Building Nova Earth: Toward A World That Works for Everyone

Time to Complete Old Issues – Part 6. Philosophical Considerations

Seeing things in this way turns upsets from inconvenient and undesirable interludes to very desirable adventures. We can only process our upsets when they are up. We cannot process them when they are not here. So having an upset going on with me is a wonderful opportunity and necessary if I’m to process and complete it.

Being with and observing is a Divine position. It invites Grace and it’s Grace which is going to move us at this time and not as much our own motive power as in times past.

Someone will quickly say, “No, we must accomplish things by our own effort. We cannot just sit back and be passive.”

Being with and noticing what arises is not passivity. It is spiritual activity of the highest order. It is one of several meanings contained in Sri Krishna’s phrase, “the action that is in inaction.” (1)

It is what Chuang Tzu was driving at when he said: “You have only to rest in inaction and things will transform themselves.” (2)

In my view, enlightenment is by Grace alone: It remains the gift of God.  In the last analysis, at the end of practice or the end of times, it is God alone who brings us safely Home.

As Ramana Maharshi noted: “Your efforts can extend only thus far. Then the Beyond will take care of itself. You are helpless there. No effort can reach it.” (3)

Bernadette Roberts says the same: “At a certain point, when we have done all we can [to bring about an abiding union with the divine], the divine steps in and takes over.” (4)

Yes, I am aware that these words were spoken to students with much time on their hands, so to speak, who had reached the end of their best efforts.

But they apply equally, with appropriate changes, to people who have reached the end of a cycle and must soon navigate Ascension.

The practice best suited to the end of disciplines and the end of times, in my opinion, is to be with the truth of the moment and observe what arises.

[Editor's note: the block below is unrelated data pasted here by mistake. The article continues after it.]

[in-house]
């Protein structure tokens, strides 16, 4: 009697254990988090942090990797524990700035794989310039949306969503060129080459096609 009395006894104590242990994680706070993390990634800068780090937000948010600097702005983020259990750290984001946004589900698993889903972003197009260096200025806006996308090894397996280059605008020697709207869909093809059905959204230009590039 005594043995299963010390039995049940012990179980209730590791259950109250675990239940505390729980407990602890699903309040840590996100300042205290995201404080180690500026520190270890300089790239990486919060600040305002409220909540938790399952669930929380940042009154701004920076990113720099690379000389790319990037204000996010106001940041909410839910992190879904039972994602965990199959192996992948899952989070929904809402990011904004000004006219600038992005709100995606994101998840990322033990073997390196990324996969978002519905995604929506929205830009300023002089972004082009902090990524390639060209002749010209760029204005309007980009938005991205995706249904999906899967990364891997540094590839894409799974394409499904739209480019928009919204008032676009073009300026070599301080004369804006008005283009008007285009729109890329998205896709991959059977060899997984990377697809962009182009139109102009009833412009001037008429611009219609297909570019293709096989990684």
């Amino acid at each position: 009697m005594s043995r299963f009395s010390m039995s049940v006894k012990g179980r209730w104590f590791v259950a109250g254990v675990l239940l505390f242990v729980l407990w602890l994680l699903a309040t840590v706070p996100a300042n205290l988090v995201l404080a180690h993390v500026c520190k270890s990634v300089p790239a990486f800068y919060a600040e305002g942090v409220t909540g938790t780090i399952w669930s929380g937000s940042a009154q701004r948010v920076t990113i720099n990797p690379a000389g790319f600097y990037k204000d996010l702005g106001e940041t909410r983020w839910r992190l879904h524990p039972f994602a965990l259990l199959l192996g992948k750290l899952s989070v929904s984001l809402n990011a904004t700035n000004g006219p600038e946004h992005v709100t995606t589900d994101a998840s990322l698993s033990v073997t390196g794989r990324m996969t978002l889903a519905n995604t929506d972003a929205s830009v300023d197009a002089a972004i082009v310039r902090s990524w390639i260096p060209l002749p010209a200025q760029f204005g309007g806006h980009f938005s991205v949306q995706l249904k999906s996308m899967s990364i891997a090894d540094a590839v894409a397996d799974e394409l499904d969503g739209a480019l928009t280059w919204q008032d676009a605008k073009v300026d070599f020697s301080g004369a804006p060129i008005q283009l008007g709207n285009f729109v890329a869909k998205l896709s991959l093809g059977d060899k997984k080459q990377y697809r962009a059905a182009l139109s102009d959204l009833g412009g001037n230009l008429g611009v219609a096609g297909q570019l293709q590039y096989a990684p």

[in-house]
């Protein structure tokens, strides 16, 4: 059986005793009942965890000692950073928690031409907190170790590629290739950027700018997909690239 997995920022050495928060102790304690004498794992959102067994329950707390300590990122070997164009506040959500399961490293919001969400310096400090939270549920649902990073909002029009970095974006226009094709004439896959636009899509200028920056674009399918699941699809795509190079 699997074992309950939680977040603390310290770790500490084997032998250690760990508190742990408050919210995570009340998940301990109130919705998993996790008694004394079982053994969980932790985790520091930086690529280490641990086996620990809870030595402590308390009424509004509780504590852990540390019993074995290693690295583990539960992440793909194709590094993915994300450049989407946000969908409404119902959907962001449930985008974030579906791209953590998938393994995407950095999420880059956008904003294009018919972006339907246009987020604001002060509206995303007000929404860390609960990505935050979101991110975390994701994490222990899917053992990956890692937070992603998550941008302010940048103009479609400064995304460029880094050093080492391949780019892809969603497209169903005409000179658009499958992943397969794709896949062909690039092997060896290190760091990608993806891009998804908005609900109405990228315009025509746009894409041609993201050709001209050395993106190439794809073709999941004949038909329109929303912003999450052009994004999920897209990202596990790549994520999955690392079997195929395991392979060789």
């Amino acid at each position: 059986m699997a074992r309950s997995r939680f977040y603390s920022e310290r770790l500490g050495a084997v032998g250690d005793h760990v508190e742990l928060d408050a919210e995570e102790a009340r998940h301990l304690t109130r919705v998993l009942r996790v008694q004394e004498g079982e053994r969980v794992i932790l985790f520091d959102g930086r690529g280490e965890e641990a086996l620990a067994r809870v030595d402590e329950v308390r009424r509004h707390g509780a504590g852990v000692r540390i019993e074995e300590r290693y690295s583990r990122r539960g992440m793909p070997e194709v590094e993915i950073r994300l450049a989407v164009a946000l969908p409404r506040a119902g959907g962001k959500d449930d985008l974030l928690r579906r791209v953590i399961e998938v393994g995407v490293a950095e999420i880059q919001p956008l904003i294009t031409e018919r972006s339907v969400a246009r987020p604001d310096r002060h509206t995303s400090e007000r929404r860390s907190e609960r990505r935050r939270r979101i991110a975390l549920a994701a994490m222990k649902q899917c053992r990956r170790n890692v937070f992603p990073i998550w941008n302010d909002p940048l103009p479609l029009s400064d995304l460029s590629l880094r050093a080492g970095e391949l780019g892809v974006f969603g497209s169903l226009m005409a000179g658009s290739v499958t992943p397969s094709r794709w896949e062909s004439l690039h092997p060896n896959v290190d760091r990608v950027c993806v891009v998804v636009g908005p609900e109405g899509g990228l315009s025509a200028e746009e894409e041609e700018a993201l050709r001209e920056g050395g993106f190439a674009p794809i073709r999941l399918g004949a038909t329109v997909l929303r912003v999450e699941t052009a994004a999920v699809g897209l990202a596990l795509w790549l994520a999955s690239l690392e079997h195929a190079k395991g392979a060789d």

Being with and observing causes the dropping of leftover grievances and the dissolving of future fears.  It purifies the mind and brings it to stillness.  Once we’ve stilled and purified the mind, we’ve done all we can.  The rest is up to God.

So this is the “be with and observe” process that I’m recommending we take on to give us a means of handling being reactivated. Let’s say that we see a strange galactic or are asked to board a space ship or shake a galactic’s blue hand, with bulbous fingertips and a cold touch.

Surrender to the upset, feel it, name the feeling, allow the mind to cast up the “earlier similar,” try it on for size, and watch the upset melt away. If you cannot do these things because the galactic is extending his hand, then just be with the situation. That alone will have the upset pass faster than reacting to it.

The alternative is to be reactivated, draw back in alarm, feel flustered, embarrassed, bow out of the situation, etc. That will only drive the upset back down into our bodies and minds, recharged. And that in turn will only make us more sclerotic.

Please don’t think somehow that I’m an “expert” in handling upsets. They’re as difficult and unpleasant for me as they are for you. I just know a few details about how to handle them. But they still trip me up and I still look stupid in the middle of them and fumble at handling them. But, yes, it does get easier over time and I certainly feel centuries younger and more flexible.

Footnotes

(1) Sri Krishna in Swami Prabhavananda and Christopher Isherwood, trans.,  Bhagavad-Gita. The Song of God. New York and Scarborough: New American Library, 1972; c1944, 52.

(2) Chuang Tzu in Burton Watson, trans.  The Complete Works of Chuang Tzu. New York and London:  Columbia University Press, 1968, 122.
(3) Sri Ramana Maharshi, Talks with Sri Ramana Maharshi, Question 197. Downloaded from http://www.ramana-maharshi.org/books.htm, 31 August 2005.

(4) Bernadette Roberts, “The Path to No-Self” in Stephan Bodian, ed. Timeless Visions, Healing Voices. Freedom, CA: Crossing Press, 1991.

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